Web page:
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Primary Epilepsy in pets

Primary Epilepsy in pets

Epilepsy in dogs and cats refers to repeated episodes of seizures. It is regarded as primary epilepsy when there are no other brain diseases that could be the cause of the seizures. Epilepsy may also be acquired or secondary, meaning that the seizures are caused by an inciting factor, such as toxicity. This means that to get diagnosis of primary epilepsy other causes of seizures need to be ruled out, including toxicity, low or high blood sugar, kidney disease, electrolyte imbalances, brain tumours and so on. Once other causes are ruled out, primary epilepsy can be diagnosed. Primary epilepsy may be genetic, where a known gene is responsible, presumed genetic (where there is a familial history of seizures), or idiopathic, which means the cause is unknown. For the rest of this article, when referencing epilepsy, we are referring to primary epilepsy.

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Who is affected? 

Pets with epilepsy will often experience their first seizure between 1 and 6 years of age (PetSure Data) however it can also occur outside of this range, and any breed can be affected. 

According to PetSure data in the 2020 calendar year, epilepsy was most prevalent in the following breeds: 

Breed 

Prevalence

Shetland Sheepdog

0.38%

Airedale Terrier

0.36%

Dalmatian

0.36%

Dogue De Bordeaux 

0.33%

German Short Haired Pointer

0.28%

Fox Terrier Smooth

0.27%

Alaskan Malamute

0.25%

Boston Terrier

0.24%

Siberian Husky

0.24%

Australian Shepherd

0.23%

*Prevalence = Total number of unique claiming pets / total number of insured pets across 12-month period. Excludes breeds with less than 500 active pet insurance policies.

Signs of epilepsy 

Epilepsy manifests as seizures. Seizures may be characterised as either generalised or partial/focal. Generalised seizures are typically more dramatic, and pets may lose consciousness, paddle the legs, urinate, and defecate involuntarily, drool or vocalise. Partial/focal seizures may be more subtle and may involve twitching or unusual limb movements on one side of the body. Sometime these may escalate into a generalised seizure. Seizures may last for a few seconds or minutes. Immediately after the seizure pets may seem confused or disoriented, however with epilepsy, they generally return to normal quite quickly after a seizure. This means often by the time they are at the vet; they look fine!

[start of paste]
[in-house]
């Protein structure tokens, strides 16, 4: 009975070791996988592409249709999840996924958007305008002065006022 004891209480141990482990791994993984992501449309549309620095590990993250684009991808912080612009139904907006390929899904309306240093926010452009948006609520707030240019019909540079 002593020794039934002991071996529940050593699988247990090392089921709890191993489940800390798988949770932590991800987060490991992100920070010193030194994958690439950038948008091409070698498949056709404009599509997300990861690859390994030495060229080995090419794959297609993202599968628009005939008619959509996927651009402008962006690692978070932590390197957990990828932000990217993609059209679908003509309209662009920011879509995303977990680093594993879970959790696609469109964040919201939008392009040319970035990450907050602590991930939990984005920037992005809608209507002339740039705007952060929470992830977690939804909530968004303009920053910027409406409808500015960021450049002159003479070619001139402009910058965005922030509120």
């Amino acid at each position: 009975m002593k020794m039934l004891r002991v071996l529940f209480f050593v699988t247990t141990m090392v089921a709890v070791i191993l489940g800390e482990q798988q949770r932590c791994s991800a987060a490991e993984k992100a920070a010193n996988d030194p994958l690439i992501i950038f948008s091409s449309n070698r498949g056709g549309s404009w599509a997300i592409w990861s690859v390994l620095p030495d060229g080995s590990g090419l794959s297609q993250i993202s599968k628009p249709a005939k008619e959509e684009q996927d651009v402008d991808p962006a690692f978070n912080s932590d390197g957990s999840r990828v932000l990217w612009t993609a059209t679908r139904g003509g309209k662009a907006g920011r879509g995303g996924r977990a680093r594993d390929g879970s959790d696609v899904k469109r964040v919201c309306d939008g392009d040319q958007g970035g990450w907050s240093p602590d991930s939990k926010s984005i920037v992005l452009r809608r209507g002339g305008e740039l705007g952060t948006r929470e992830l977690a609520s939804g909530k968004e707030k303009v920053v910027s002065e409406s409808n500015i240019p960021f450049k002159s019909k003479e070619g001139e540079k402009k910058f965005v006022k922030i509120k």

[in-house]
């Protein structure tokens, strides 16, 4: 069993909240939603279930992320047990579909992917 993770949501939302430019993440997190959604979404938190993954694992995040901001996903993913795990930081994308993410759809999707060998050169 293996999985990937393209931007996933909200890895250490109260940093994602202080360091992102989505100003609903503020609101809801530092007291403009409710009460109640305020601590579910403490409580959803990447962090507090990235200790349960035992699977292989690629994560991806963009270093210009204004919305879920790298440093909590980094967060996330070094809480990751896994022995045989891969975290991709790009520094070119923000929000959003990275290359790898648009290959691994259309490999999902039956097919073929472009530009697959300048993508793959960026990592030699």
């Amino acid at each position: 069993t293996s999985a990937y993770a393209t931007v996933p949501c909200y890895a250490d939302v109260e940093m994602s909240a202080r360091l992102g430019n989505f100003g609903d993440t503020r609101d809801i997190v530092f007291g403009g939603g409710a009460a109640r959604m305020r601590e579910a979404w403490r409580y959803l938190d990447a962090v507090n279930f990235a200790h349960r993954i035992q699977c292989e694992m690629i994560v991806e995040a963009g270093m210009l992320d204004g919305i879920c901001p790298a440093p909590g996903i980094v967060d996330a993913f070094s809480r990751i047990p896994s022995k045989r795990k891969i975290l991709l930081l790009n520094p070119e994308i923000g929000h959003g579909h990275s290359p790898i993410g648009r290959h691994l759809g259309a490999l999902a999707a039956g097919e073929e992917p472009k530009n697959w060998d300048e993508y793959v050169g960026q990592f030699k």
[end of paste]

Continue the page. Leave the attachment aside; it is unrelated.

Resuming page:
Diagnosing epilepsy

Diagnosing epilepsy often means ruling out other causes of seizures, such as toxicities or brain tumours. As pets with epilepsy are normal when they are not having seizures, when a pet shows signs of being unwell or neurological disturbances in between seizures, this is a good indication that the pet may not have epilepsy. The Vet will do a neurological examination, to look for signs of ongoing neurological abnormalities. A full blood profile is usually recommended to check for signs of toxicity or abnormalities with the organs, such as the liver which could be a cause of seizure activity. Other tests may include checking for certain viruses and parasites including toxoplasmosis or neosporosis. Imaging of the brain may be recommended by MRI (magnetic resonance imaging) or CT (computed tomography). A sample of cerebrospinal fluid may be collected for analysis. 

Managing epilepsy 

The treatment of choice for primary epilepsy is usually anticonvulsant medications. This is often lifelong treatment that requires regular monitoring through blood tests and check-ups with the Vet. It is often recommended to keep a diary of the pet's seizures to help keep a track of the effectiveness of the medications prescribed. 

How much does it cost to treat?

According to PetSure claims data from 2020 (calendar year), the average, single treatment cost relating to seizures was $242, with the highest, single treatment cost being $43,924. It is important to highlight that epilepsy requires ongoing management. The overall treatment cost of managing epilepsy will vary depending on the treatments that have been recommended and your pet’s response to those treatments.

Disclaimer: Reimbursement for these claims would be subject to limits, such as annual benefit limits or sub-limits, benefit percentage, applicable waiting periods and any applicable excess. Cover is subject to the policy terms and conditions. You should consider the relevant Product Disclosure Statement or policy wording available from the relevant provider.

References

  1. Heske L, Nodvedt A, Jaderlund KH, Berendt M, Egenvall A.  A cohort study of epilepsy among 665,000 insured dogs: incidence, mortality and survival. 2014. Veterinary Journal; 202:471-6.
  2. Canine Health Foundation, “Understanding Canine Epilepsy”, Accessed on 14 April 2021.
  3. University of Missouri Veterinary Health Center, “Canine Idiopathic Epilepsy”, Accessed on 14 April 2021.
  4. VCA Hospitals, “Seizures in Dogs”, Accessed on 14 April 2021.

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Kylie Mitchell is a veterinarian with over 17 years experience in animal health and welfare, including in the veterinary and pet insurance industries

She has three rescue cats (Noah, Bei Bei and Meeka), four very old cockatiels and a pond-full of fish.

Kylie's pets

Noah
Noah
Bei Bei
Bei Bei
Meeka
Meeka